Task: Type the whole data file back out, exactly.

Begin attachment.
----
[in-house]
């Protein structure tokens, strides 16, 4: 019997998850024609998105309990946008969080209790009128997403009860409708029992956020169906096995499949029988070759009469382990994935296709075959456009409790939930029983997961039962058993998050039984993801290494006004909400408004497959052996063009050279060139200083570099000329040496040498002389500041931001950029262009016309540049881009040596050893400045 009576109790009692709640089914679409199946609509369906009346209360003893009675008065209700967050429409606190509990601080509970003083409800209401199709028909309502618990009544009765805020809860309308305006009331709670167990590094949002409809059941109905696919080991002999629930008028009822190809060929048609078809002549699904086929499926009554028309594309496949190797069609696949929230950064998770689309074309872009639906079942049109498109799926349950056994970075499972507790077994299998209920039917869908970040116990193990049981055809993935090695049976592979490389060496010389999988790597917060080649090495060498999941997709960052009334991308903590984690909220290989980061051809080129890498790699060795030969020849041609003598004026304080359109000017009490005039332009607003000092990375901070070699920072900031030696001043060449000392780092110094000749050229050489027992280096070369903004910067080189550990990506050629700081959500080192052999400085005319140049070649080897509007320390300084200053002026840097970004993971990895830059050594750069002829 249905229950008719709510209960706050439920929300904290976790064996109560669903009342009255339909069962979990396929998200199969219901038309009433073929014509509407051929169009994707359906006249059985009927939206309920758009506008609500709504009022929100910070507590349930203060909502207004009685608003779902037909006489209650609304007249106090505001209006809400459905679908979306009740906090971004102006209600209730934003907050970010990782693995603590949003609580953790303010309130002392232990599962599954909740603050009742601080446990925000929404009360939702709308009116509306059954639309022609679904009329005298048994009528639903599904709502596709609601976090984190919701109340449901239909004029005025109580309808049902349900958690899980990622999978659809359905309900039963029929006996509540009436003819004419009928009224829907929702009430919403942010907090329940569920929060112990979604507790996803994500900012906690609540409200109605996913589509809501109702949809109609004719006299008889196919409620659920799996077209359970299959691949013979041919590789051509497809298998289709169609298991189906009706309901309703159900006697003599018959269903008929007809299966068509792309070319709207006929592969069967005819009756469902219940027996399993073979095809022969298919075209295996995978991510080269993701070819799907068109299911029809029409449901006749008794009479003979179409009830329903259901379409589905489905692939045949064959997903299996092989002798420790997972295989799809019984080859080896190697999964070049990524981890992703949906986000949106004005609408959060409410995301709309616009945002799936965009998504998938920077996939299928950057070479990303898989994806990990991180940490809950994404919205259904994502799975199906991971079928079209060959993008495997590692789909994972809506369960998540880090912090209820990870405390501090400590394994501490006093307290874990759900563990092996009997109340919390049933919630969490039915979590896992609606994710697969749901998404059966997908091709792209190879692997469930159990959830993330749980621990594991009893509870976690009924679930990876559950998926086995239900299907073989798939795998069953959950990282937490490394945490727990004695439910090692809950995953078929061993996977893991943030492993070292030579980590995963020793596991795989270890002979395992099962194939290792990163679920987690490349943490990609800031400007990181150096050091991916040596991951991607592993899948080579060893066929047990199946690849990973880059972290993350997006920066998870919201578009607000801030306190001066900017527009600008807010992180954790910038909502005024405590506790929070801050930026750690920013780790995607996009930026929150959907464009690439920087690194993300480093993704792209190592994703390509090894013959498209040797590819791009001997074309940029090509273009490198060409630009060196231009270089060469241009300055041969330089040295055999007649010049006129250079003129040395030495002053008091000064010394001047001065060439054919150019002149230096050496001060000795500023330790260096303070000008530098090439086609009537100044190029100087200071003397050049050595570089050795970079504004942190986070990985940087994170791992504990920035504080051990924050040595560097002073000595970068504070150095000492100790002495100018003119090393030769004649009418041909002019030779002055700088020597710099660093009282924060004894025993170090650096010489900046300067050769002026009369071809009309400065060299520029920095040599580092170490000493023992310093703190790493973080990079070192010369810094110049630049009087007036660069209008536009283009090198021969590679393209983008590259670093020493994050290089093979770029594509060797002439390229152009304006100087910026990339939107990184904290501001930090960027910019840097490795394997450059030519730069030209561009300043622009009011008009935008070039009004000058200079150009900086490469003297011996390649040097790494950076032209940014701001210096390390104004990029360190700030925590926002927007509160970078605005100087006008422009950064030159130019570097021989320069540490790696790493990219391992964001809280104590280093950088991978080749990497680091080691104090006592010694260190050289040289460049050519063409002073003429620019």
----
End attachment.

[in-house]
């Protein structure tokens, strides 16, 4: 019997998850024609998105309990946008969080209790009128997403009860409708029992956020169906096995499949029988070759009469382990994935296709075959456009409790939930029983997961039962058993998050039984993801290494006004909400408004497959052996063009050279060139200083570099000329040496040498002389500041931001950029262009016309540049881009040596050893400045 009576109790009692709640089914679409199946609509369906009346209360003893009675008065209700967050429409606190509990601080509970003083409800209401199709028909309502618990009544009765805020809860309308305006009331709670167990590094949002409809059941109905696919080991002999629930008028009822190809060929048609078809002549699904086929499926009554028309594309496949190797069609696949929230950064998770689309074309872009639906079942049109498109799926349950056994970075499972507790077994299998209920039917869908970040116990193990049981055809993935090695049976592979490389060496010389999988790597917060080649090495060498999941997709960052009334991308903590984690909220290989980061051809080129890498790699060795030969020849041609003598004026304080359109000017009490005039332009607003000092990375901070070699920072900031030696001043060449000392780092110094000749050229050489027992280096070369903004910067080189550990990506050629700081959500080192052999400085005319140049070649080897509007320390300084200053002026840097970004993971990895830059050594750069002829 249905229950008719709510209960706050439920929300904290976790064996109560669903009342009255339909069962979990396929998200199969219901038309009433073929014509509407051929169009994707359906006249059985009927939206309920758009506008609500709504009022929100910070507590349930203060909502207004009685608003779902037909006489209650609304007249106090505001209006809400459905679908979306009740906090971004102006209600209730934003907050970010990782693995603590949003609580953790303010309130002392232990599962599954909740603050009742601080446990925000929404009360939702709308009116509306059954639309022609679904009329005298048994009528639903599904709502596709609601976090984190919701109340449901239909004029005025109580309808049902349900958690899980990622999978659809359905309900039963029929006996509540009436003819004419009928009224829907929702009430919403942010907090329940569920929060112990979604507790996803994500900012906690609540409200109605996913589509809501109702949809109609004719006299008889196919409620659920799996077209359970299959691949013979041919590789051509497809298998289709169609298991189906009706309901309703159900006697003599018959269903008929007809299966068509792309070319709207006929592969069967005819009756469902219940027996399993073979095809022969298919075209295996995978991510080269993701070819799907068109299911029809029409449901006749008794009479003979179409009830329903259901379409589905489905692939045949064959997903299996092989002798420790997972295989799809019984080859080896190697999964070049990524981890992703949906986000949106004005609408959060409410995301709309616009945002799936965009998504998938920077996939299928950057070479990303898989994806990990991180940490809950994404919205259904994502799975199906991971079928079209060959993008495997590692789909994972809506369960998540880090912090209820990870405390501090400590394994501490006093307290874990759900563990092996009997109340919390049933919630969490039915979590896992609606994710697969749901998404059966997908091709792209190879692997469930159990959830993330749980621990594991009893509870976690009924679930990876559950998926086995239900299907073989798939795998069953959950990282937490490394945490727990004695439910090692809950995953078929061993996977893991943030492993070292030579980590995963020793596991795989270890002979395992099962194939290792990163679920987690490349943490990609800031400007990181150096050091991916040596991951991607592993899948080579060893066929047990199946690849990973880059972290993350997006920066998870919201578009607000801030306190001066900017527009600008807010992180954790910038909502005024405590506790929070801050930026750690920013780790995607996009930026929150959907464009690439920087690194993300480093993704792209190592994703390509090894013959498209040797590819791009001997074309940029090509273009490198060409630009060196231009270089060469241009300055041969330089040295055999007649010049006129250079003129040395030495002053008091000064010394001047001065060439054919150019002149230096050496001060000795500023330790260096303070000008530098090439086609009537100044190029100087200071003397050049050595570089050795970079504004942190986070990985940087994170791992504990920035504080051990924050040595560097002073000595970068504070150095000492100790002495100018003119090393030769004649009418041909002019030779002055700088020597710099660093009282924060004894025993170090650096010489900046300067050769002026009369071809009309400065060299520029920095040599580092170490000493023992310093703190790493973080990079070192010369810094110049630049009087007036660069209008536009283009090198021969590679393209983008590259670093020493994050290089093979770029594509060797002439390229152009304006100087910026990339939107990184904290501001930090960027910019840097490795394997450059030519730069030209561009300043622009009011008009935008070039009004000058200079150009900086490469003297011996390649040097790494950076032209940014701001210096390390104004990029360190700030925590926002927007509160970078605005100087006008422009950064030159130019570097021989320069540490790696790493990219391992964001809280104590280093950088991978080749990497680091080691104090006592010694260190050289040289460049050519063409002073003429620019």